Do you have a difficult time "Staying out of the hospital?"
How to stay out of the hospital? The question at first glance sounds like an easy task, but for some, this is hard to accomplish. This blog will have methods to improve your odds and odds of your loved ones in staying out of the hospital.
My background is nursing. I have been a nurse in various healthcare fields, and so I noticed ways to improve your odds of staying out of the hospital. In the ten years I have been a Registered Nurse, I have worked as a hospital bedside nurse, home care nurse, doctor’s office nurse, and an informatics nurse. From these experiences and research about this topic, I am putting together a blog about staying out of the hospital. Does this mean if you follow these steps, you are guaranteed to stay out of the hospital, or your loved ones will be hospital free? The answer is no, there is still a chance, but your odds of staying out of a hospital will be greatly increased.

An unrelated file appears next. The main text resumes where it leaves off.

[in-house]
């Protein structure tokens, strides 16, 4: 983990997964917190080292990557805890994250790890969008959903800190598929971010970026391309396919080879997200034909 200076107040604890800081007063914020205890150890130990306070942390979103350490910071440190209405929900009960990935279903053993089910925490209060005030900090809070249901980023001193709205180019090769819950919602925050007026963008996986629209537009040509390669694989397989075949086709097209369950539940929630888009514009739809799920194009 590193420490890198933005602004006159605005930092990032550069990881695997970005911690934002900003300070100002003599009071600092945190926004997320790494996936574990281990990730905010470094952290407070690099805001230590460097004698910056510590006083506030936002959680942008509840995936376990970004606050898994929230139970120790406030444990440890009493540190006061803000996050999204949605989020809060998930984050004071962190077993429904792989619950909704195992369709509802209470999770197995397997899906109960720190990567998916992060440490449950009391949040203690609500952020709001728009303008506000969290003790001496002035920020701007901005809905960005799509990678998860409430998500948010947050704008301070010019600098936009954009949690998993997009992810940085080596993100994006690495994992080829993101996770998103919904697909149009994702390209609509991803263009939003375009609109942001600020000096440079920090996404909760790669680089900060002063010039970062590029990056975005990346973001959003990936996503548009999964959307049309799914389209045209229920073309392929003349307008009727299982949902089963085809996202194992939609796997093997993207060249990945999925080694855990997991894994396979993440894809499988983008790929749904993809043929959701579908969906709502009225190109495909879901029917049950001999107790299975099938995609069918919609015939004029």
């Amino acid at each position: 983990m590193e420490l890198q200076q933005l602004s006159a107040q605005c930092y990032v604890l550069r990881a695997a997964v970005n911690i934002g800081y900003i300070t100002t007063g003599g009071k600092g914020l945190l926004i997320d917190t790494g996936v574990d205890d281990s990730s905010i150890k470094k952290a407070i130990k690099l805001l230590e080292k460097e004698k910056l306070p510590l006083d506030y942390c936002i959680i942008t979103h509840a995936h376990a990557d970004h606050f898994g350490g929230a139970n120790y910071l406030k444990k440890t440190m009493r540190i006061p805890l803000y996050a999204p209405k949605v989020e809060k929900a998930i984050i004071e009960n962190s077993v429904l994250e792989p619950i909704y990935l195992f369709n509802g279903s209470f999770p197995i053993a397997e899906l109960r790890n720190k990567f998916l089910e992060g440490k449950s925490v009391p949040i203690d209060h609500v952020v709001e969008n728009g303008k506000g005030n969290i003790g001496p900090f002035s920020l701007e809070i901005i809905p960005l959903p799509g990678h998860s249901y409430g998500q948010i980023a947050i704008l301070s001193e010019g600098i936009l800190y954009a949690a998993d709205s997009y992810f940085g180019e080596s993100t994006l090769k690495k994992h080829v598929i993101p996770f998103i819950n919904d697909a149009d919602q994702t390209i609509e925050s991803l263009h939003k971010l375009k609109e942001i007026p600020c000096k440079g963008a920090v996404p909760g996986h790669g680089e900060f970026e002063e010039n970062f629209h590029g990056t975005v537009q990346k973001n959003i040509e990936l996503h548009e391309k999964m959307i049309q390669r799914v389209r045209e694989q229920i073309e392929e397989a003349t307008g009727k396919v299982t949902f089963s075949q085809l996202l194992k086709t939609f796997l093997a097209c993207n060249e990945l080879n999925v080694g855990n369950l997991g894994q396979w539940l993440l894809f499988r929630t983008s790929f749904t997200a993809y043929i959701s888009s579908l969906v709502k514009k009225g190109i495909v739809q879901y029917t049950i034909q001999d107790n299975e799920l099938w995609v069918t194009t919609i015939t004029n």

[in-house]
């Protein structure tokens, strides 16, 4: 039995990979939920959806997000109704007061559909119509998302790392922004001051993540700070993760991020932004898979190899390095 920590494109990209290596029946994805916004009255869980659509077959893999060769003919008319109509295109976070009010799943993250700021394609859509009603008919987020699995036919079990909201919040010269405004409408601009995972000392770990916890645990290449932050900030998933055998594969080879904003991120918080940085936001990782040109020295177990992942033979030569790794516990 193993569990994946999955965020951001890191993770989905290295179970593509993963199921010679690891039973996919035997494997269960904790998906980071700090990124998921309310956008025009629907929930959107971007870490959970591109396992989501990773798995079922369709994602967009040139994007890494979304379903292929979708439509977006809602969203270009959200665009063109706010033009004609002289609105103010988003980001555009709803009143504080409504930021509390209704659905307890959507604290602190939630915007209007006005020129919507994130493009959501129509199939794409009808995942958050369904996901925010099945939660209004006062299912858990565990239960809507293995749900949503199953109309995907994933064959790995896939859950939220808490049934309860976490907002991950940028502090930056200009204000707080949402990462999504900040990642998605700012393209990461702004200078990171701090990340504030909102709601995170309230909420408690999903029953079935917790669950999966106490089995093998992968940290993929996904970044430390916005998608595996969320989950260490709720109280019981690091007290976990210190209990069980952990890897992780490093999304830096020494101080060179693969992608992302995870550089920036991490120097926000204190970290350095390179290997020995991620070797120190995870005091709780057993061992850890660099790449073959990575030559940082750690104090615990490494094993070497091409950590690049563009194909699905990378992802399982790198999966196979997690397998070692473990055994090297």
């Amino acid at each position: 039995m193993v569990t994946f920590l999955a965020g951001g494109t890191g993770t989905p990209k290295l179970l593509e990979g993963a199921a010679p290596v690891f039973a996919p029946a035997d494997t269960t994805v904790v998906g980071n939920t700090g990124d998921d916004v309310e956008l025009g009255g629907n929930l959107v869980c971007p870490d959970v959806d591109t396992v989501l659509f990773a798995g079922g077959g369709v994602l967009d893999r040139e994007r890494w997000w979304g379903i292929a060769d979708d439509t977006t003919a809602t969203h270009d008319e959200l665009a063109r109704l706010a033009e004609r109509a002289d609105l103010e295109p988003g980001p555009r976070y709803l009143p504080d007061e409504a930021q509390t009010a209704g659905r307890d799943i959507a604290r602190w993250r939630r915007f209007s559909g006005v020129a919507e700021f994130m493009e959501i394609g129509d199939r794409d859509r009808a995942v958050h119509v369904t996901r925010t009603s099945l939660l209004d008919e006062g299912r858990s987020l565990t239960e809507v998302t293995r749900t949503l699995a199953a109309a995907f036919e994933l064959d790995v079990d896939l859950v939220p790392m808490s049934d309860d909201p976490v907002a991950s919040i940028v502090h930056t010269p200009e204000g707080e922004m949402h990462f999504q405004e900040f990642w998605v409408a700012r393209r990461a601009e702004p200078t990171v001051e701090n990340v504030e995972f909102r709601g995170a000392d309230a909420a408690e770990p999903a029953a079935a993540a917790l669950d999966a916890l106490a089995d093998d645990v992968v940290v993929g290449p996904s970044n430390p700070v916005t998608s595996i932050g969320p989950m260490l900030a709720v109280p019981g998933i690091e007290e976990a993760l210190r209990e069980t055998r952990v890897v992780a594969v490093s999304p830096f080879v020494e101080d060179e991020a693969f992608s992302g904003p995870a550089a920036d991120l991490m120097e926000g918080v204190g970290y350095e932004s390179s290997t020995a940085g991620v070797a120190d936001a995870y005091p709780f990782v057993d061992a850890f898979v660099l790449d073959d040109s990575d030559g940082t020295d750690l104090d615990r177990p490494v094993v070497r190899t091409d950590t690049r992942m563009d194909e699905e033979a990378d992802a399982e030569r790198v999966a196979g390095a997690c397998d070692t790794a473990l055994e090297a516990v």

Some causes of readmission that will be discussed on this blog are as follows: comorbidities (pre disposed conditions that make it more likely you will be in the hospital), mental health, education (asking questions and taking notes at doctor’s offices and hospitals), coordination of care, polypharmacy (medications comes with side effects and risks, the more you have the more likely this will be an issue), home safety (fall risk), and trusting your doctor (Anderson et al., 2006, p. 160).
This is a problem, for the patient, hospital, and insurance company. Did you know in 2011 (January through November only) Medicare costs for readmissions was Twenty Four Billion dollars for 1.8 million patients (Shinkman 2014). There is room for improvement and this blog will give tips on reducing your odds of staying out of the hospital, or if you happen to have been admitted and discharged from a facility recently, improving your odds of not going back. If you have questions or topics you would like to have addressed, please comment below and will see if those topics can be addressed too.
Matthew, MSN, RN
Anderson, M. A., Levsen, J., Dusio, M. E., Bryant, P. J., Brown, S. M., Burr, C. M., & Brown-Benn, C. (2006). Evidence-based factors in readmission of patients with heart failure. Journal of Nursing Care Quality, 21(2), 160-167.
Shinkman, R. (2014, April 12). Readmissions lead to $41.3B in additional hospital costs. Retrieved August 26, 2015.